Well, I was never intimidated before, I guess that’s because I’m not in such good shape at the moment. When I was last involved on the forums here I was going through an absolutely extraordinary experience and my ego became rather inflated as did my frustration, judgement and lack of acceptance of certain viewpoints and positions of people on here. Whilst my views haven’t changed, I’m acutely aware that I was a bit above the odds, which is why I withdrew from the forums. That’s not helping me to engage either.
All that said, the only area where I’m even slightly active is in contributing to a project aimed at introducing communism to the uninitiated in a friendly and amusing way. It’s not enough for my conscience or wellbeing though hence this thread.

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fingers malone
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Apr 29 2018 18:16

Ok first of all I've never lived anywhere in the UK outside London so maybe my perspective is not useful in which case sorry.

My own experience is that there are usually more struggles going on than there are hours in the day and most of them need a lot of practical help and are crying out for more people. I don't know your area but if there are not anarchist groups, there will surely be strikes, issues around low pay, bad housing, 'Save the Library' campaigns and so on. For the last couple of years there has been this non stop media campaign about The London Bubble and how ignored many people feel in other areas of the country so organising outside the big cities should have lots of potential.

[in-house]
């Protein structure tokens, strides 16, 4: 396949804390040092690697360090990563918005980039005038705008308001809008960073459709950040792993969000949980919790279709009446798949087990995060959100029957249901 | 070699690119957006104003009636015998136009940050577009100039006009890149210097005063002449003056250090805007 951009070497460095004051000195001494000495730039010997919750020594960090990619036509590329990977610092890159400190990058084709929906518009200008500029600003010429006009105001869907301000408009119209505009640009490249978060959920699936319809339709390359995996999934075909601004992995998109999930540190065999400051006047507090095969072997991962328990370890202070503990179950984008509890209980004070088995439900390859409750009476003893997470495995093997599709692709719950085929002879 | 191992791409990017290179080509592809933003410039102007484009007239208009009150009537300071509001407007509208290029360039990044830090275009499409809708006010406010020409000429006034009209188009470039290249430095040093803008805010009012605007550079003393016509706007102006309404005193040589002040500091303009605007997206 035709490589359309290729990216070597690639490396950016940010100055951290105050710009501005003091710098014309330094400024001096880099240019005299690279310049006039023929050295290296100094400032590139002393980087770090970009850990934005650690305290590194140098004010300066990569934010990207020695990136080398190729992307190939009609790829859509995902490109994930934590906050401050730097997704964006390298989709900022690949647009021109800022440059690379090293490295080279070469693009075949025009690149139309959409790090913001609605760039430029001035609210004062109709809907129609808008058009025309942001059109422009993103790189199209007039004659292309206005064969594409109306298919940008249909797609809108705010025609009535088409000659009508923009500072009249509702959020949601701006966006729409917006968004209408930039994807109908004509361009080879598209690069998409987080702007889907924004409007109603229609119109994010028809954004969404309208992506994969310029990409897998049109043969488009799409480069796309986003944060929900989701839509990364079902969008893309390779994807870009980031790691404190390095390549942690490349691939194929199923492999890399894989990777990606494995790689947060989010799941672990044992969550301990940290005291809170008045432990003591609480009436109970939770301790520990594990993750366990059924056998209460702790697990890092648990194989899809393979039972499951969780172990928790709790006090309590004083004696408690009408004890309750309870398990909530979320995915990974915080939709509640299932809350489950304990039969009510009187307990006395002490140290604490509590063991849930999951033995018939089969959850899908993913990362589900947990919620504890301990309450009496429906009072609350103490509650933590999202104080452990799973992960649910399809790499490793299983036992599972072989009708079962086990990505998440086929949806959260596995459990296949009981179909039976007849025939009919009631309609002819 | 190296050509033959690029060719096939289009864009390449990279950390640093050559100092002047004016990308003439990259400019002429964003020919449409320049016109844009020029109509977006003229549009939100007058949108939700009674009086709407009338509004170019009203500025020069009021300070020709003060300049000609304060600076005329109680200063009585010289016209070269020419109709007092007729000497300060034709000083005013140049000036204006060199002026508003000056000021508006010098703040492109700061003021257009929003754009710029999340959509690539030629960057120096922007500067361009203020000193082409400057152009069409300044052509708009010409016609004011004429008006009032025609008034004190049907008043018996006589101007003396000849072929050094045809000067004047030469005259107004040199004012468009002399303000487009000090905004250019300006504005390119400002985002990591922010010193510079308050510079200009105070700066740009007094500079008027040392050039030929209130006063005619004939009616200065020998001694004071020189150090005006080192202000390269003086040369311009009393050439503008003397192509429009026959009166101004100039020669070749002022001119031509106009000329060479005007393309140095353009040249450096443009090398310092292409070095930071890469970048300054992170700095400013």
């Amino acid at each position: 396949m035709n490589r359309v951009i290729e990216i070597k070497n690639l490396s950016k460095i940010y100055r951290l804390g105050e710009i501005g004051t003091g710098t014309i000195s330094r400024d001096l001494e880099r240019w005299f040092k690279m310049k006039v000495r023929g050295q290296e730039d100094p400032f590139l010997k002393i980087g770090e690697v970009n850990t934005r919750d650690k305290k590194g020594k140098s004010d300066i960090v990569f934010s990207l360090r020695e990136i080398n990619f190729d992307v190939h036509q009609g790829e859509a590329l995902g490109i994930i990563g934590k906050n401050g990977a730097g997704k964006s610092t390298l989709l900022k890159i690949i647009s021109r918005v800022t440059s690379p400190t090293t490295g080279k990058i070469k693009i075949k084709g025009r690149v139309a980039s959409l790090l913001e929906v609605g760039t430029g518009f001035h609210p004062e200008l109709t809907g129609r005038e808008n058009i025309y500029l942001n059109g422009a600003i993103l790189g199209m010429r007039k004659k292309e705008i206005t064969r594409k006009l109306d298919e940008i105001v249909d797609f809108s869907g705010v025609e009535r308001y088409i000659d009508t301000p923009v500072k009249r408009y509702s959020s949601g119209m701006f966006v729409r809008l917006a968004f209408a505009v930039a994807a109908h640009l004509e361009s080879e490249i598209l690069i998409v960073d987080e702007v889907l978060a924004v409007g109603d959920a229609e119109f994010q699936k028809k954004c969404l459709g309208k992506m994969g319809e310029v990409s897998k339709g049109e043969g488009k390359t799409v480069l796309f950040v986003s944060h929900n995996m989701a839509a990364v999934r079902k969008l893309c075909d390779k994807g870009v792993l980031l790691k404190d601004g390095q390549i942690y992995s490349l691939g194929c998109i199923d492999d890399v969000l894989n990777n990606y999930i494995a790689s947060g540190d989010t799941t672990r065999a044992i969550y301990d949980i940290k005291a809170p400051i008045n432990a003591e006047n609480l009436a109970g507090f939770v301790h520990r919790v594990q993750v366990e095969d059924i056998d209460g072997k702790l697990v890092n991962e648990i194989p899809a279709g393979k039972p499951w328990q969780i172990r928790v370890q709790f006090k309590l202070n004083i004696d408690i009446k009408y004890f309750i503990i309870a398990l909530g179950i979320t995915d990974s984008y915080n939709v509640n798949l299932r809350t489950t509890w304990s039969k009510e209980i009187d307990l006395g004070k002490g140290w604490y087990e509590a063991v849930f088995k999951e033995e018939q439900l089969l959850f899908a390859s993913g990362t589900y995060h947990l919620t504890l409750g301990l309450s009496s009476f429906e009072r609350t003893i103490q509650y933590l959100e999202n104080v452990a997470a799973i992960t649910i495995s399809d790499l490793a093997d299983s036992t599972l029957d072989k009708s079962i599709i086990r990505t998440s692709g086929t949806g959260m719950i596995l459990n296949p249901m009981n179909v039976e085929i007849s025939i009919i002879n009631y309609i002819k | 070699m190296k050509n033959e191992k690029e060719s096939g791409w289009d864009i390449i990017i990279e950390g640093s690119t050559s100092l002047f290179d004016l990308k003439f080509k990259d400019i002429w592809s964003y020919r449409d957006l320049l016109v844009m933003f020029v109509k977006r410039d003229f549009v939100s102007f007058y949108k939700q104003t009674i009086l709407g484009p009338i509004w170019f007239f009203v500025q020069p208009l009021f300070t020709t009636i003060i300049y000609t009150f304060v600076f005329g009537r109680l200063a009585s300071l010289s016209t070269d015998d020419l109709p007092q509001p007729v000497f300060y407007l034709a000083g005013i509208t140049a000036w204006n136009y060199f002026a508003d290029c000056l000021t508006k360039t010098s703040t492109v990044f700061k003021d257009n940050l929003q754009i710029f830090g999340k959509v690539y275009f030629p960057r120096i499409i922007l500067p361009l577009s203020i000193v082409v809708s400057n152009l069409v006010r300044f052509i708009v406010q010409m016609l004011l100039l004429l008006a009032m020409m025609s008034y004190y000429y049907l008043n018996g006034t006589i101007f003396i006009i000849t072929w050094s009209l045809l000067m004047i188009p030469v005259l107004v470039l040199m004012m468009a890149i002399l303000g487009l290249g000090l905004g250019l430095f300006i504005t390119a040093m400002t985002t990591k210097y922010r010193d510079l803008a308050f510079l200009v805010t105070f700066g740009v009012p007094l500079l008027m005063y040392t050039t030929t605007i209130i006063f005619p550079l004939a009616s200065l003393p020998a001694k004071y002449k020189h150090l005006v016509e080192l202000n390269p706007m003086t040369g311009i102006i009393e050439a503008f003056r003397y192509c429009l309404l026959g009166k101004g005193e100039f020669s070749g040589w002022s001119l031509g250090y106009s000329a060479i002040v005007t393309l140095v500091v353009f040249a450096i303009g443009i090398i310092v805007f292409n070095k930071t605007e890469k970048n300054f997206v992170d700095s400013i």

Some work areas with conflicts ongoing at the moment are the Picturehouse Cinemas, the universities, hotel and catering are organising with both Unite and BAFWU, there is a strike in some McDonalds branches on Mayday. If none of these are near you then housing is a major issue pretty much anywhere.

My whole family live outside London, most in small towns, and most of them are involved in politics in some way.

Mike Harman
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Apr 30 2018 12:36
Noah Fence wrote:
So the question is, does it really matter? What is there to gain by having an in-depth knowledge of political history and various ideologies? Will it help me to be a better (whatever that means) anarchist?

1. If you enjoy reading history and/or theory, then you should keep reading whether or not there's anything to gain by it except your own enjoyment.

2. If you don't enjoy it, then unless you're planning to write about something (or unexpectedly get into an argument about it which is harder to plan for) you don't necessarily need to have read up on it.

3. The reasons it's useful can be:
- learning how things have gone wrong in the past
- examples which might inspire people tackling similar issues now
- being able to spot when other people are bullshitting (and explain why that's the case where necessary)

It doesn't necessarily help at all finding something to get involved with from the point of view of activism/organising, except at the level of "don't join Momentum and go out canvassing for Labour candidates" - which you would think was obvious but a lot of people appear to have skipped.

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Apr 30 2018 20:37